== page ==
Sloatsburg neighborhood faces dam repair costs

THE JOURNAL NEWS

By JAMES WALSH
(Original Publication: January 22, 2008)


SLOATSBURG - It's possible to walk on the dam of Pine Grove's upper lake without knowing it's there.

The presence of the earthen barrier, though, is keenly felt by residents of the community, who are faced with the need to make potentially expensive repairs.

Located in mountains overlooking much of the village, the lake is one of two belonging to a private homeowners' association.

The lower lake, set in a residential neighborhood, is used for swimming and ice skating. There are benches and a walking path. Couples have been married on the grassy shore.

It has the feel of a public park, more so than the upper lake, which is mostly surrounded by woodlands.

Boating and fishing are the primary draws of the upper waterway, also known as Pine Grove Lake .

Several years ago, the community was notified by the state Department of Environmental Conservation that the dam needed upgrades.

"We were notified by the DEC that there were certain deficiencies in the dam that we had to address," said Dave McQuillan, president of the Association of Property Owners at Pine Grove Lakes.

The concerns centered on making the dam conform to state guidelines and ensuring that it was sufficient to contain the 3-acre lake.

McQuillan emphasized that the dam withstood torrential rains delivered by Hurricane Floyd in 1999, one of the area's most severe storms.

The dam looks more like a dirt road. Water was flowing slowly yesterday from one spillway, which barely created a trickle down the steep mountainside.

In 2004, Ramapo Supervisor Christopher St. Lawrence said in a state of the town address that a drainage improvement district would be created to ease the financial burden of the Pine Grove homeowners.

The tax district would give the community access to state and federal grants, St. Lawrence said, "to pay to fix the dam."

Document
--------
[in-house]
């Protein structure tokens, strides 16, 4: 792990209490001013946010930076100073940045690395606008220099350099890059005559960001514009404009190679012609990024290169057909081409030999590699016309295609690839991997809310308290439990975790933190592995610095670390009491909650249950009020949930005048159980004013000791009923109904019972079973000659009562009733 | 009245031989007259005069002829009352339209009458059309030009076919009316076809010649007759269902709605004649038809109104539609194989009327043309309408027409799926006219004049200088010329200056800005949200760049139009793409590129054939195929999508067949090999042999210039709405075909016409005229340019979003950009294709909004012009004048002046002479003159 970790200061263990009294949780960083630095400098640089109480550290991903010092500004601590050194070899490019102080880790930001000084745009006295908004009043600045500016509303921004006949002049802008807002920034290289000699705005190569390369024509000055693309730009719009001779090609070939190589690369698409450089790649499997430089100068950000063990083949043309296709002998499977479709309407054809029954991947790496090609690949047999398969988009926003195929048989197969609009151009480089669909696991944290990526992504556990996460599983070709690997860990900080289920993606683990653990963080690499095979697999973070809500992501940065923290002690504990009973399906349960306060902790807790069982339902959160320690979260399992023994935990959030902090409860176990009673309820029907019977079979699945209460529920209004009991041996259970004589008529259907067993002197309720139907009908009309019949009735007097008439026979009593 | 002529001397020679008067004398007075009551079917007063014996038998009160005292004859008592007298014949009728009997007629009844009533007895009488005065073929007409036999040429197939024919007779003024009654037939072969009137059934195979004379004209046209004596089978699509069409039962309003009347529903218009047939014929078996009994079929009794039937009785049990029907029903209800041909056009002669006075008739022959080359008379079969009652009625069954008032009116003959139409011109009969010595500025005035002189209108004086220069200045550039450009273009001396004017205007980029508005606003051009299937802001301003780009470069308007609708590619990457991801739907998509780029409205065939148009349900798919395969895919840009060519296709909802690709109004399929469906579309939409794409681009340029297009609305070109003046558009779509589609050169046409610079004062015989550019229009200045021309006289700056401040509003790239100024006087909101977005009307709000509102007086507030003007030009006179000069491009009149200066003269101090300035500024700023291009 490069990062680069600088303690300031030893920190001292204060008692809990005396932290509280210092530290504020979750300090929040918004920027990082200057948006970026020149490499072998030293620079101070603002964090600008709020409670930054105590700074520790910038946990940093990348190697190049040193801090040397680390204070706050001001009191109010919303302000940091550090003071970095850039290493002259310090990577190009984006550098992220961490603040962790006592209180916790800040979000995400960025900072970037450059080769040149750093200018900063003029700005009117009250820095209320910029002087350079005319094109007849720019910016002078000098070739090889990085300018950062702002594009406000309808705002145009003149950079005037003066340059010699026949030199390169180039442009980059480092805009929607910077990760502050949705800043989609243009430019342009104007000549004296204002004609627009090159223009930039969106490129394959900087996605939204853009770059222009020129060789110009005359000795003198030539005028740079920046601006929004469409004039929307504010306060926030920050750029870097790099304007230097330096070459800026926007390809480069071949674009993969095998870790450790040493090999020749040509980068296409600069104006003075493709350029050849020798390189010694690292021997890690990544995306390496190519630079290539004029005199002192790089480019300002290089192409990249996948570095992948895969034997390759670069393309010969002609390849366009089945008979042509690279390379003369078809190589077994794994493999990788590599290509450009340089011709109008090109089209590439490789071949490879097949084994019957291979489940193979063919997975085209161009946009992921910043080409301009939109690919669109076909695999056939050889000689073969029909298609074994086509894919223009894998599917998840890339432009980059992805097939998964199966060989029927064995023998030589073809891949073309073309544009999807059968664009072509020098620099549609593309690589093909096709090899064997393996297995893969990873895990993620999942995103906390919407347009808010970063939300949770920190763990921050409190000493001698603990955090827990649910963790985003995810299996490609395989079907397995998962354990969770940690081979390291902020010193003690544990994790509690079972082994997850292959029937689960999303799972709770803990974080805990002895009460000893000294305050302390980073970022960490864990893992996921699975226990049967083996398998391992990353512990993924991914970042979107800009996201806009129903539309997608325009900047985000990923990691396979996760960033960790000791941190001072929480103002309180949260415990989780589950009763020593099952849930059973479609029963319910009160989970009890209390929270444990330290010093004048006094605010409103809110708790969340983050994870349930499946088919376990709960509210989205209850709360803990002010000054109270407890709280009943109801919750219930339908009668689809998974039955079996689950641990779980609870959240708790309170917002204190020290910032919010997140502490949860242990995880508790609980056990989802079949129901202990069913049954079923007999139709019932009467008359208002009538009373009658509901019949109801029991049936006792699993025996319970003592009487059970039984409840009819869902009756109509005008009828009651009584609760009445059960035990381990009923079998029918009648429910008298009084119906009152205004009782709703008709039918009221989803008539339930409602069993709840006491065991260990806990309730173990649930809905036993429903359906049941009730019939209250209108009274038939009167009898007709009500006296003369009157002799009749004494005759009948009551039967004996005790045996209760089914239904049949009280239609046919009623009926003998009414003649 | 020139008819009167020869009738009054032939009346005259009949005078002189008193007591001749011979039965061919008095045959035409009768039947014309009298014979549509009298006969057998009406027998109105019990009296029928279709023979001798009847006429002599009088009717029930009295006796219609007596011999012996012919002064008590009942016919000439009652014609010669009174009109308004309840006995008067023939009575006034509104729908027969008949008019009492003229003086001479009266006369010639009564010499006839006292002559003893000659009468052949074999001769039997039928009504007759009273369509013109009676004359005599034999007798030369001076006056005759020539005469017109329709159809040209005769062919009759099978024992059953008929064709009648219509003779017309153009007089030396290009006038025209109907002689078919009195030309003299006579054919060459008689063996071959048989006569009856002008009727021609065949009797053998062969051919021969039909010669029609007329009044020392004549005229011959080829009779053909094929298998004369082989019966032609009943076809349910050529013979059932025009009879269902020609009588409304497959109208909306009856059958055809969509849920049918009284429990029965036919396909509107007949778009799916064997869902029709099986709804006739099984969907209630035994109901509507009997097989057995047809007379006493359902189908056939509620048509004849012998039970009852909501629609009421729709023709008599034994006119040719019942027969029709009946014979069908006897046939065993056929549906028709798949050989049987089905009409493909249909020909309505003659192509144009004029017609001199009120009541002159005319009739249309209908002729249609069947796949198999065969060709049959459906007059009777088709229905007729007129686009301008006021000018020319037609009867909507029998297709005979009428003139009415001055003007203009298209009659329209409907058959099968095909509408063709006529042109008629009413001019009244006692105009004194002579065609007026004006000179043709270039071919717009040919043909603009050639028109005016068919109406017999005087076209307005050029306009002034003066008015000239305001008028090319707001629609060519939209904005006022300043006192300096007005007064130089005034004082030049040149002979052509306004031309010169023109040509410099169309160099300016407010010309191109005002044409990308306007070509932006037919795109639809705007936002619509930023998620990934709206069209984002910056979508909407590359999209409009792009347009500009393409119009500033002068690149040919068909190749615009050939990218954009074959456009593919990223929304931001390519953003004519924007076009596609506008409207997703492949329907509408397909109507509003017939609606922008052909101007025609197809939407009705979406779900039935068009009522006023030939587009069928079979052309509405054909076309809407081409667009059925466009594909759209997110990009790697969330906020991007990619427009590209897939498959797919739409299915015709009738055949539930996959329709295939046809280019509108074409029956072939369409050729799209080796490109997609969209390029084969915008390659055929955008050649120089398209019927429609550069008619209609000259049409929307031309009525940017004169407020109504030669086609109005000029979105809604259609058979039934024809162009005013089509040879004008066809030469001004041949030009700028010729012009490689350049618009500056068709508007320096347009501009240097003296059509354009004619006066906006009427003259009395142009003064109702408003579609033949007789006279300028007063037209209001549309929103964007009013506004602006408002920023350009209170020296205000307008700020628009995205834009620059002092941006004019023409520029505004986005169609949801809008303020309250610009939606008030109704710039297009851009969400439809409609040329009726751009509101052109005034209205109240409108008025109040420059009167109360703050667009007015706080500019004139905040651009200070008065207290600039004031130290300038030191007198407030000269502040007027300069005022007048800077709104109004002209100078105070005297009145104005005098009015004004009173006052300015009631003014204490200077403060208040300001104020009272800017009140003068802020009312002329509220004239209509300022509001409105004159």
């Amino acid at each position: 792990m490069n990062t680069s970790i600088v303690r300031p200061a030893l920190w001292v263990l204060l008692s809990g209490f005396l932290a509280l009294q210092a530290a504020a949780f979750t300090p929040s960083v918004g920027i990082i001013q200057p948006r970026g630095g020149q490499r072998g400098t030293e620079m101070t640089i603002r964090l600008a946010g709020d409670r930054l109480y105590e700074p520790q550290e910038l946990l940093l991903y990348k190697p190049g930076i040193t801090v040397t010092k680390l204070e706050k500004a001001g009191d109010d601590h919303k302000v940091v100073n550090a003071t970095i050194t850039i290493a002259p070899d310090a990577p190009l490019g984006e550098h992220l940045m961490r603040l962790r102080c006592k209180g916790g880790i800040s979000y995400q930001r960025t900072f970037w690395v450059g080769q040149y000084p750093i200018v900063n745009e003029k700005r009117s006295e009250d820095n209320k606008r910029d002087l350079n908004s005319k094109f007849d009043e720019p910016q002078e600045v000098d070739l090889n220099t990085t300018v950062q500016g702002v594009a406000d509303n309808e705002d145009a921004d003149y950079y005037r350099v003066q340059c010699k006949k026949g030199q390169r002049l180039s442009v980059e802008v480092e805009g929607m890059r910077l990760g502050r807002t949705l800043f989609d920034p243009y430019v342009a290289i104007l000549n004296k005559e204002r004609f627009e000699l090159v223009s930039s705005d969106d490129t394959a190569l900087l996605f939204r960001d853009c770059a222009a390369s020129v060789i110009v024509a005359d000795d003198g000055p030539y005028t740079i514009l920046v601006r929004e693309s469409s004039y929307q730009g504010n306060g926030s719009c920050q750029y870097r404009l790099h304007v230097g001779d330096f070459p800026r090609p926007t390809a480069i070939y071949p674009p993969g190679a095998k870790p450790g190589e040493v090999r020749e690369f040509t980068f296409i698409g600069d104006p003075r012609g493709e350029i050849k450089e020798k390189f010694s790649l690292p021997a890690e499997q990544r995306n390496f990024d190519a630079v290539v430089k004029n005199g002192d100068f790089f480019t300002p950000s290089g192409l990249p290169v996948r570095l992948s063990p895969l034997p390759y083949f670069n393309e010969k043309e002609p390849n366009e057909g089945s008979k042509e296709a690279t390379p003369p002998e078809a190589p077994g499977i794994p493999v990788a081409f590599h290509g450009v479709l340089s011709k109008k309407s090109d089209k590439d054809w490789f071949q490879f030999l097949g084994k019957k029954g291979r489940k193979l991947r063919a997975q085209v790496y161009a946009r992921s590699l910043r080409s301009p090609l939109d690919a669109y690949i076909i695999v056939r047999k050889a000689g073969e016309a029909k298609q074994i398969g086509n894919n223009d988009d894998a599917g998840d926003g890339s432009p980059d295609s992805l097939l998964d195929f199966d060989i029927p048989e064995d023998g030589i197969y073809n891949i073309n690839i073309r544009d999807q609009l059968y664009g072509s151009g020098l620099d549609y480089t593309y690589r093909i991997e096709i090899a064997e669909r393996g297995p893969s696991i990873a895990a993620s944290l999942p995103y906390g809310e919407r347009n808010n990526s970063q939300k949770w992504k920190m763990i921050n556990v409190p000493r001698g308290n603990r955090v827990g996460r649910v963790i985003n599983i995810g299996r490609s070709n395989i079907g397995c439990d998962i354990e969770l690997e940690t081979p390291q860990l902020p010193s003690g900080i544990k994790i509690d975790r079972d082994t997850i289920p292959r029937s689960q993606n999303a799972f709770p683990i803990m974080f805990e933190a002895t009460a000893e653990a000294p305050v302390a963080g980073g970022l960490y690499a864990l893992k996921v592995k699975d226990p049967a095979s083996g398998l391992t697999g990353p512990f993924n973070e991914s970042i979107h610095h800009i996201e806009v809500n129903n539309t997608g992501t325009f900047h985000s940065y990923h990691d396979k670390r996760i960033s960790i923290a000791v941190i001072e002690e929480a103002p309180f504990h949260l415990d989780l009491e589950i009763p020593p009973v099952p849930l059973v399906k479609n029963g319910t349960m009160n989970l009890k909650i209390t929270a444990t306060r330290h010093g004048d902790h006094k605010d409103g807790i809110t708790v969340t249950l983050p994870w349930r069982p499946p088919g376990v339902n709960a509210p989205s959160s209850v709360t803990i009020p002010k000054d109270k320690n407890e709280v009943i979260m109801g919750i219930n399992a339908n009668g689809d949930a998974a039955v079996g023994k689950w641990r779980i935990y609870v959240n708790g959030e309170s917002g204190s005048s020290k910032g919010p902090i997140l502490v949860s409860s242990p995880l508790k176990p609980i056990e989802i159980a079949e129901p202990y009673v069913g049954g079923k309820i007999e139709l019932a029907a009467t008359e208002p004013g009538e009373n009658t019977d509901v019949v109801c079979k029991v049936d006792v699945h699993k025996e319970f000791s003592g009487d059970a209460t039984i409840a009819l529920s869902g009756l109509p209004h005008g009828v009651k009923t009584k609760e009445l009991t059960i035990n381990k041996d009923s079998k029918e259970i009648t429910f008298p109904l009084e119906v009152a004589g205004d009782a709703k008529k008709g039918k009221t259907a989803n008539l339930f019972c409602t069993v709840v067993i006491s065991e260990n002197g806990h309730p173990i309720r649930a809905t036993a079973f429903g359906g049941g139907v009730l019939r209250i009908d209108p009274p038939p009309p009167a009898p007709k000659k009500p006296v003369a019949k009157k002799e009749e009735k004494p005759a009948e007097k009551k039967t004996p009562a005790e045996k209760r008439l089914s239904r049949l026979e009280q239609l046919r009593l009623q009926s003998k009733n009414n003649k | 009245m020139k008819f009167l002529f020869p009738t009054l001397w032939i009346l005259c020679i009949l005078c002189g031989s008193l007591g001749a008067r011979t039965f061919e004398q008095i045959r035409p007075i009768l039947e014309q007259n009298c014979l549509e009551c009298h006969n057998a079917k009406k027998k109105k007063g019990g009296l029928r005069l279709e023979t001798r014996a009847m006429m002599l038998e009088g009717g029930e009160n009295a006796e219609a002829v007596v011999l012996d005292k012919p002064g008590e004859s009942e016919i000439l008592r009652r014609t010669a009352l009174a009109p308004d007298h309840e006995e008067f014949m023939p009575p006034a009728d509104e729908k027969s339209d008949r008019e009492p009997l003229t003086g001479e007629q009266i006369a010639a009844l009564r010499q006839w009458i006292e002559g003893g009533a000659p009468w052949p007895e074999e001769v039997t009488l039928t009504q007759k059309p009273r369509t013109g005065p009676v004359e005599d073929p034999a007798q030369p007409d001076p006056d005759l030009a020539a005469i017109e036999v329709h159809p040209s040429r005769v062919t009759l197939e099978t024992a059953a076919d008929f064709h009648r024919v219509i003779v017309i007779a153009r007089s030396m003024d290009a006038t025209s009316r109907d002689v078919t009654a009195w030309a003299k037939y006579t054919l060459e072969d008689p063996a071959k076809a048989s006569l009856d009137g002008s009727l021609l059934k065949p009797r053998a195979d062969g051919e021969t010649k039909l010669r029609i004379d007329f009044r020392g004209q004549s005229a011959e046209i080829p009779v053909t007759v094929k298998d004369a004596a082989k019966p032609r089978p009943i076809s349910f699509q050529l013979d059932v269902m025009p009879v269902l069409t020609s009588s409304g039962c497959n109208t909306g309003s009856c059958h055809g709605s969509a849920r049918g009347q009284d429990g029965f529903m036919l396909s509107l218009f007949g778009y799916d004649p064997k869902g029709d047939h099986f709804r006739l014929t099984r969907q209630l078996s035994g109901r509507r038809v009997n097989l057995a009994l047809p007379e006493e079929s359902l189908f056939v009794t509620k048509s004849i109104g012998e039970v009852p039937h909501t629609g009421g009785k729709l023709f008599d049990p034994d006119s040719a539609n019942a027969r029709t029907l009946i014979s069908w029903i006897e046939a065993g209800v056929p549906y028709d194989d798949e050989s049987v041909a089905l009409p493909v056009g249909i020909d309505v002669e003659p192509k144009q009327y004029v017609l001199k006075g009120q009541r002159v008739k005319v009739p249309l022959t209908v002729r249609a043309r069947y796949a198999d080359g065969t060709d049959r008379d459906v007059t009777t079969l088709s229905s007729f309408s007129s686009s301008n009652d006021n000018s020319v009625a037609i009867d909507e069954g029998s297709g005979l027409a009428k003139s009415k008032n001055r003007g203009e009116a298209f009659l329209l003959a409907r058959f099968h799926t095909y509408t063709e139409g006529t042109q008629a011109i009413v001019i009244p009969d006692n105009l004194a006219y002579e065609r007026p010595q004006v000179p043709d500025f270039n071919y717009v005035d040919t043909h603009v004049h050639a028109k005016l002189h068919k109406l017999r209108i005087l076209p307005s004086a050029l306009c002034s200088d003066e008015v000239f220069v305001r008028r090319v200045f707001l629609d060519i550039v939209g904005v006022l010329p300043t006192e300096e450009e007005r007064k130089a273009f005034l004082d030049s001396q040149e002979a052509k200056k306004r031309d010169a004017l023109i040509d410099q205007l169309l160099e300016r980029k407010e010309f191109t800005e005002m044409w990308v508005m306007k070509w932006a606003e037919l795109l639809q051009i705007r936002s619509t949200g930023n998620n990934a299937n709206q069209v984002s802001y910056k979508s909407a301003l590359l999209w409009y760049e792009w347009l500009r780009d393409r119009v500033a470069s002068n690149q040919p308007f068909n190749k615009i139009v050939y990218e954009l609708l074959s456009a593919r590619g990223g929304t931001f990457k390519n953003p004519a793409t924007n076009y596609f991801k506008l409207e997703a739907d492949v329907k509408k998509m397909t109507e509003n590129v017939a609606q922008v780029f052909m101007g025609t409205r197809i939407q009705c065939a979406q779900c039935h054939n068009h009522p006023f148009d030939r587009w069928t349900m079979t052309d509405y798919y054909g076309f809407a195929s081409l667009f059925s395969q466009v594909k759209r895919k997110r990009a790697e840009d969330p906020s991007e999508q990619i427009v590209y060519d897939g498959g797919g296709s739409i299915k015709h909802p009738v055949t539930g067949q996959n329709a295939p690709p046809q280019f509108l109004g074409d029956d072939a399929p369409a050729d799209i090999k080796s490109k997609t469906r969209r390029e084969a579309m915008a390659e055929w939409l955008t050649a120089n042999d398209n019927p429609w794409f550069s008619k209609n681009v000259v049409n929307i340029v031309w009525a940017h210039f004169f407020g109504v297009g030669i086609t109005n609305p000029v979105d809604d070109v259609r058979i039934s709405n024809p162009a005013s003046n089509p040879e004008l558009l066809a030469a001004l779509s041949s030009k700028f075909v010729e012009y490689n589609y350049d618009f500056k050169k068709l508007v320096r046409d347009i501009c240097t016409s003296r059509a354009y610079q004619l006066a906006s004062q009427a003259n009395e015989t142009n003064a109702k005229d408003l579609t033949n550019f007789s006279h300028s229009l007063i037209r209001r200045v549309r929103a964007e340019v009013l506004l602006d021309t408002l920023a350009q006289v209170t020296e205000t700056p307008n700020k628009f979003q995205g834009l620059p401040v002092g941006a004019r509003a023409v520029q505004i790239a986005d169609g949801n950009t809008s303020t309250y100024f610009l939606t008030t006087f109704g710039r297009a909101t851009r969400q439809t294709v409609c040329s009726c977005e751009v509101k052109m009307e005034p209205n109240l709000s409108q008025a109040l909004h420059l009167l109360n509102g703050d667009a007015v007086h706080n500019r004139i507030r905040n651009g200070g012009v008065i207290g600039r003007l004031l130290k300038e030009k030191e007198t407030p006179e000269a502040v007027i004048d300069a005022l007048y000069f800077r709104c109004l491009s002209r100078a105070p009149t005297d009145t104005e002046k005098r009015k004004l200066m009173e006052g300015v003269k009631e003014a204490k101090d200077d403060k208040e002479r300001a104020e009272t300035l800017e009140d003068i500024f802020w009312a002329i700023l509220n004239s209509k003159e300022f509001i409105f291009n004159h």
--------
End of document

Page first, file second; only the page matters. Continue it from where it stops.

It later became questionable whether a tax district could be created, and the homeowners did not request one.

While McQuillan declined to say what upgrades to the dam might cost, he indicated that they were not inconsequential, "especially for a homeowners' association of our size."

The association, formed in 1951, has about 230 member families. It evolved from a private club that was begun in the mid-1930s.

"It's part of Sloatsburg; it's not elitist," said Mayor Carl Wright, a Pine Grove resident since 1968. "There's been dialogue to see what could be done to repair the dam and keep costs down."

Financial assistance from the village or town, though, would only be permitted if there were an imminent threat to public safety, Town Attorney Michael Klein said.

"It's a private dam on privately owned property," Klein said, "so it's the responsibility of the homeowners' association to raise the funds."

The association was having engineering studies done by Maser Consulting of Newburgh.

"Basically, what we're doing now is due diligence," McQuillan said. "We know what needs to be fixed, but there are options and we're working with the engineering company to determine which is best."

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